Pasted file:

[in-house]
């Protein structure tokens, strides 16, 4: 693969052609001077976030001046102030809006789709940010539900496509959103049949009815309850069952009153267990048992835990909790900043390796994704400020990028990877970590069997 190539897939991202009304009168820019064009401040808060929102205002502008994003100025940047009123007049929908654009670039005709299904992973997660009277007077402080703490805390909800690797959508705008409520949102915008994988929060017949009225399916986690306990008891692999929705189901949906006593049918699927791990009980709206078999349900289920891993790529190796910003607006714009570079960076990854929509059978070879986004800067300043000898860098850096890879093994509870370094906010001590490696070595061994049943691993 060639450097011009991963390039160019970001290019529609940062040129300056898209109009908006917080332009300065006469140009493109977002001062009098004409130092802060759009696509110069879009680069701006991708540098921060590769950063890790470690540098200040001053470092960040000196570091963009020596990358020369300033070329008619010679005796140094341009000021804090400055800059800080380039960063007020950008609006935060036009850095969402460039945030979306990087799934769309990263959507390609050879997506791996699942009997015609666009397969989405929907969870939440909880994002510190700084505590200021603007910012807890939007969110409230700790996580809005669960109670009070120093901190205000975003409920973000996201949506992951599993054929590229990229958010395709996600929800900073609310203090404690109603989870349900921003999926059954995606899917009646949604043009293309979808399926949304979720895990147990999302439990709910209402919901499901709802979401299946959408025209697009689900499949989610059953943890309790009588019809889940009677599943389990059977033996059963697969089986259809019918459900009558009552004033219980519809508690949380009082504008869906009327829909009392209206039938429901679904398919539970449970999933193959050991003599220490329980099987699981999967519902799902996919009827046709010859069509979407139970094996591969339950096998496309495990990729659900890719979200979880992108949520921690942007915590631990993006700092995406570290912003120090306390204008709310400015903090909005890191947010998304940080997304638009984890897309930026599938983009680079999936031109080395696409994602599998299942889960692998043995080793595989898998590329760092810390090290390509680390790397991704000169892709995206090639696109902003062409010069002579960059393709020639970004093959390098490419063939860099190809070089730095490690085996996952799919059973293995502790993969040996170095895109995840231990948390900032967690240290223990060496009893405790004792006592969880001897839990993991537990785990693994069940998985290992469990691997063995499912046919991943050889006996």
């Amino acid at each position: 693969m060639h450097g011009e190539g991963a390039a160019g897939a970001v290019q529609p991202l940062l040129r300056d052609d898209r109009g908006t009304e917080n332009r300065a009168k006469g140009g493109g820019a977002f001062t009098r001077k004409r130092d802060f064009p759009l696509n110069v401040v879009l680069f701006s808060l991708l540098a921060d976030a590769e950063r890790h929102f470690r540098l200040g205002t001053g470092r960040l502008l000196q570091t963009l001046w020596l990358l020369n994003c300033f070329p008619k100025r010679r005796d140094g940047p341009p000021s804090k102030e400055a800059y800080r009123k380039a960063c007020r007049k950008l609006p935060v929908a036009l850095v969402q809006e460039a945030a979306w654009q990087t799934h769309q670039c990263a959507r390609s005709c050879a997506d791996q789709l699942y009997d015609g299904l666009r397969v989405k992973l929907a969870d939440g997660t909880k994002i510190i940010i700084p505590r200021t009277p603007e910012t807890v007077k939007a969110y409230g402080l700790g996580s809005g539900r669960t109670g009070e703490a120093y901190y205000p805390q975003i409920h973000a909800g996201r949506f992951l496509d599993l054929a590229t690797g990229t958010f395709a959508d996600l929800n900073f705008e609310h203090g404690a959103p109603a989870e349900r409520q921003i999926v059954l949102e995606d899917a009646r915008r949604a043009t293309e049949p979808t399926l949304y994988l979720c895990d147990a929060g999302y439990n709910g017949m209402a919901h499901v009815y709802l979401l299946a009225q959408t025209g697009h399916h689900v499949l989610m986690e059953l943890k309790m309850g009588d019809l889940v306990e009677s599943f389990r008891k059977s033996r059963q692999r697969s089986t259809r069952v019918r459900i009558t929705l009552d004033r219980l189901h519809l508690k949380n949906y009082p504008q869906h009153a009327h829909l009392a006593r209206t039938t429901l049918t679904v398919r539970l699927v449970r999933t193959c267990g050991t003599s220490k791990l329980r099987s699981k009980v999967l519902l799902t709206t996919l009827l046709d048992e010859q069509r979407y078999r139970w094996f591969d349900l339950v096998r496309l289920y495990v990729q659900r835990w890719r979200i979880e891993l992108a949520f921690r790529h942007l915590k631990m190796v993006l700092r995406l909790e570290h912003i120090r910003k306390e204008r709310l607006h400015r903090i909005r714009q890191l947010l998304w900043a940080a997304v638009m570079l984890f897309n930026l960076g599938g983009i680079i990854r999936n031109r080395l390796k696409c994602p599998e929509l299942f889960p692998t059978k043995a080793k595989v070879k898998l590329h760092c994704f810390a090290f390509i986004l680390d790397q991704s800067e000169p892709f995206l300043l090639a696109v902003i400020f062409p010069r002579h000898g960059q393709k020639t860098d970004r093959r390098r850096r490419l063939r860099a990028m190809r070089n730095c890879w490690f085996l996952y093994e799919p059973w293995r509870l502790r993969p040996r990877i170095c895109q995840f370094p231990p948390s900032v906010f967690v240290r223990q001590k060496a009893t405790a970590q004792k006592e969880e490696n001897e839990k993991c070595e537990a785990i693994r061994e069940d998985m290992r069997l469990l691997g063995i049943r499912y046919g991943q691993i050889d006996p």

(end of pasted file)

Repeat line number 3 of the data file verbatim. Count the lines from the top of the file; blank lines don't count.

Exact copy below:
């Amino acid at each position: 693969m060639h450097g011009e190539g991963a390039a160019g897939a970001v290019q529609p991202l940062l040129r300056d052609d898209r109009g908006t009304e917080n332009r300065a009168k006469g140009g493109g820019a977002f001062t009098r001077k004409r130092d802060f064009p759009l696509n110069v401040v879009l680069f701006s808060l991708l540098a921060d976030a590769e950063r890790h929102f470690r540098l200040g205002t001053g470092r960040l502008l000196q570091t963009l001046w020596l990358l020369n994003c300033f070329p008619k100025r010679r005796d140094g940047p341009p000021s804090k102030e400055a800059y800080r009123k380039a960063c007020r007049k950008l609006p935060v929908a036009l850095v969402q809006e460039a945030a979306w654009q990087t799934h769309q670039c990263a959507r390609s005709c050879a997506d791996q789709l699942y009997d015609g299904l666009r397969v989405k992973l929907a969870d939440g997660t909880k994002i510190i940010i700084p505590r200021t009277p603007e910012t807890v007077k939007a969110y409230g402080l700790g996580s809005g539900r669960t109670g009070e703490a120093y901190y205000p805390q975003i409920h973000a909800g996201r949506f992951l496509d599993l054929a590229t690797g990229t958010f395709a959508d996600l929800n900073f705008e609310h203090g404690a959103p109603a989870e349900r409520q921003i999926v059954l949102e995606d899917a009646r915008r949604a043009t293309e049949p979808t399926l949304y994988l979720c895990d147990a929060g999302y439990n709910g017949m209402a919901h499901v009815y709802l979401l299946a009225q959408t025209g697009h399916h689900v499949l989610m986690e059953l943890k309790m309850g009588d019809l889940v306990e009677s599943f389990r008891k059977s033996r059963q692999r697969s089986t259809r069952v019918r459900i009558t929705l009552d004033r219980l189901h519809l508690k949380n949906y009082p504008q869906h009153a009327h829909l009392a006593r209206t039938t429901l049918t679904v398919r539970l699927v449970r999933t193959c267990g050991t003599s220490k791990l329980r099987s699981k009980v999967l519902l799902t709206t996919l009827l046709d048992e010859q069509r979407y078999r139970w094996f591969d349900l339950v096998r496309l289920y495990v990729q659900r835990w890719r979200i979880e891993l992108a949520f921690r790529h942007l915590k631990m190796v993006l700092r995406l909790e570290h912003i120090r910003k306390e204008r709310l607006h400015r903090i909005r714009q890191l947010l998304w900043a940080a997304v638009m570079l984890f897309n930026l960076g599938g983009i680079i990854r999936n031109r080395l390796k696409c994602p599998e929509l299942f889960p692998t059978k043995a080793k595989v070879k898998l590329h760092c994704f810390a090290f390509i986004l680390d790397q991704s800067e000169p892709f995206l300043l090639a696109v902003i400020f062409p010069r002579h000898g960059q393709k020639t860098d970004r093959r390098r850096r490419l063939r860099a990028m190809r070089n730095c890879w490690f085996l996952y093994e799919p059973w293995r509870l502790r993969p040996r990877i170095c895109q995840f370094p231990p948390s900032v906010f967690v240290r223990q001590k060496a009893t405790a970590q004792k006592e969880e490696n001897e839990k993991c070595e537990a785990i693994r061994e069940d998985m290992r069997l469990l691997g063995i049943r499912y046919g991943q691993i050889d006996p």